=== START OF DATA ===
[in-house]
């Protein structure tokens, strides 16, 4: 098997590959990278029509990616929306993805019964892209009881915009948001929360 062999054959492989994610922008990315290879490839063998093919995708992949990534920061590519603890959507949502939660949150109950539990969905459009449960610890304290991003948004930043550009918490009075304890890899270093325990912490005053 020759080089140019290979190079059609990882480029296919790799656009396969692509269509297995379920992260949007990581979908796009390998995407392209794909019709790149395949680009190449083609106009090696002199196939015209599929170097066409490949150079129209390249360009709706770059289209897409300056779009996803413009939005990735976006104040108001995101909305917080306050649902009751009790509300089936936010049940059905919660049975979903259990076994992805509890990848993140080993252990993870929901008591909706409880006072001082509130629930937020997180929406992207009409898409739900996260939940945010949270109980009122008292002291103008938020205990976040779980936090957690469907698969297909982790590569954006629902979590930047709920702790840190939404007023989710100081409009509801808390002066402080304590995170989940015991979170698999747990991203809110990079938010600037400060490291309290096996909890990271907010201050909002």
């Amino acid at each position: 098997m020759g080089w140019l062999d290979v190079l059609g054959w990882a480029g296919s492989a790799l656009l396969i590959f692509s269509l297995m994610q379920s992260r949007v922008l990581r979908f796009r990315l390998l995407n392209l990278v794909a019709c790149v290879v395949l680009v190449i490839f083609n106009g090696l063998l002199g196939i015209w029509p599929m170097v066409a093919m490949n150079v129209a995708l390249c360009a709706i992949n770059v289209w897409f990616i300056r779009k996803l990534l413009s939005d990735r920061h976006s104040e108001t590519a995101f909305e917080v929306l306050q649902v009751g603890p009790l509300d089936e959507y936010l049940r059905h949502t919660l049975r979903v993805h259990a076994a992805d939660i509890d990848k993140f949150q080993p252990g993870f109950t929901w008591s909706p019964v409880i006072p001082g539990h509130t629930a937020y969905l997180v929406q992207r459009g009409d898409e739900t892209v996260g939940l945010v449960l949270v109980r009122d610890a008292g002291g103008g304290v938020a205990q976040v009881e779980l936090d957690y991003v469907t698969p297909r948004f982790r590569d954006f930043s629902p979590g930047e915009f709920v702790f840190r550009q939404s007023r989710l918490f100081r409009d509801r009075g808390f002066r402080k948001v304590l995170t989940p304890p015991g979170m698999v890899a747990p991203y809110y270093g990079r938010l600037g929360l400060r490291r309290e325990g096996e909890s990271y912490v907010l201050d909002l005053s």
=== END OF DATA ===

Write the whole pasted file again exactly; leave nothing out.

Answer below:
[in-house]
């Protein structure tokens, strides 16, 4: 098997590959990278029509990616929306993805019964892209009881915009948001929360 062999054959492989994610922008990315290879490839063998093919995708992949990534920061590519603890959507949502939660949150109950539990969905459009449960610890304290991003948004930043550009918490009075304890890899270093325990912490005053 020759080089140019290979190079059609990882480029296919790799656009396969692509269509297995379920992260949007990581979908796009390998995407392209794909019709790149395949680009190449083609106009090696002199196939015209599929170097066409490949150079129209390249360009709706770059289209897409300056779009996803413009939005990735976006104040108001995101909305917080306050649902009751009790509300089936936010049940059905919660049975979903259990076994992805509890990848993140080993252990993870929901008591909706409880006072001082509130629930937020997180929406992207009409898409739900996260939940945010949270109980009122008292002291103008938020205990976040779980936090957690469907698969297909982790590569954006629902979590930047709920702790840190939404007023989710100081409009509801808390002066402080304590995170989940015991979170698999747990991203809110990079938010600037400060490291309290096996909890990271907010201050909002």
């Amino acid at each position: 098997m020759g080089w140019l062999d290979v190079l059609g054959w990882a480029g296919s492989a790799l656009l396969i590959f692509s269509l297995m994610q379920s992260r949007v922008l990581r979908f796009r990315l390998l995407n392209l990278v794909a019709c790149v290879v395949l680009v190449i490839f083609n106009g090696l063998l002199g196939i015209w029509p599929m170097v066409a093919m490949n150079v129209a995708l390249c360009a709706i992949n770059v289209w897409f990616i300056r779009k996803l990534l413009s939005d990735r920061h976006s104040e108001t590519a995101f909305e917080v929306l306050q649902v009751g603890p009790l509300d089936e959507y936010l049940r059905h949502t919660l049975r979903v993805h259990a076994a992805d939660i509890d990848k993140f949150q080993p252990g993870f109950t929901w008591s909706p019964v409880i006072p001082g539990h509130t629930a937020y969905l997180v929406q992207r459009g009409d898409e739900t892209v996260g939940l945010v449960l949270v109980r009122d610890a008292g002291g103008g304290v938020a205990q976040v009881e779980l936090d957690y991003v469907t698969p297909r948004f982790r590569d954006f930043s629902p979590g930047e915009f709920v702790f840190r550009q939404s007023r989710l918490f100081r409009d509801r009075g808390f002066r402080k948001v304590l995170t989940p304890p015991g979170m698999v890899a747990p991203y809110y270093g990079r938010l600037g929360l400060r490291r309290e325990g096996e909890s990271y912490v907010l201050d909002l005053s």